(BPT) – With student debt increasingly becoming a long-term burden on graduates and families, says Peter Gayle, a vice president for Prudential Advisors, it’s never been more important to minimize the out-of-pocket expenses to put a student through college — and reduce reliance on student loans.

To put the weight of student debt in perspective, The Federal Reserve Bank of New York noted that in 1995, 54 percent of graduates had loans averaging $11,491. It’s more recent data in 2015 showed 71 percent of graduates joined the workforce with student debt averaging slightly more than $35,000. What’s more, the Federal Reserve Bank of New York estimates 25 percent of those who owe federal student loans are delinquent or in default.

The good news is that anyone willing to put in the time can likely find programs that help foot the bill — helping to reduce the need to take out loans — so a student’s education won’t break the budget or jeopardize a financial future. According to Gayle, families can take a few initial steps before choosing a school:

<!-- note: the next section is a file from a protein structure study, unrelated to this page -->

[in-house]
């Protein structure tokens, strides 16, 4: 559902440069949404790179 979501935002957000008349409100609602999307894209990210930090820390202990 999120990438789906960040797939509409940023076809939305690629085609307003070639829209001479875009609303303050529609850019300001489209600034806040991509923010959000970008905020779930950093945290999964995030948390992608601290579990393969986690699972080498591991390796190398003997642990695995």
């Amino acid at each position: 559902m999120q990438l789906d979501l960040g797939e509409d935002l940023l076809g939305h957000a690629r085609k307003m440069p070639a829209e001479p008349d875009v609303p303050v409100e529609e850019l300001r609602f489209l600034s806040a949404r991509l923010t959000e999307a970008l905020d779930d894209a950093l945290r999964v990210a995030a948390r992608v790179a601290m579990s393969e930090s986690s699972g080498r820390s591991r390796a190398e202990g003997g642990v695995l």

* Learn how the financial aid process works and get the most out of options that don’t need to be repaid.
* Understand each school’s actual net price — after financial aid — and set realistic expectations, choosing from the most affordable institutions.
* Explore types of financial aid, including grants, work study programs and scholarships; examine the specific types of aid available per school and find out how much of a family’s demonstrated financial need each school will cover.
* Understand the kinds of loans available, including a variety of federal loans and private loans, which may be used to fill any financing gaps after exhausting other options.
* Understand how parents’ “available income” is used to calculate how much parents are expected to contribute to their child’s education, especially for federal financial aid purposes.

Several guides, including Prudential Financial’s www.prudential.com/payingforcollege, can help families take a carefully considered approach to financing a college education while safeguarding a student’s long-term financial future, including the ability to save for retirement.

For families that must use student loans, the federal government is making it easier to understand how to borrow, process applications and repay loans through new online tools. Since 2010, all new federal loans, except Federal Perkins Loans, have been issued through the U.S. Department of Education, which offers information about borrowing and repaying loans.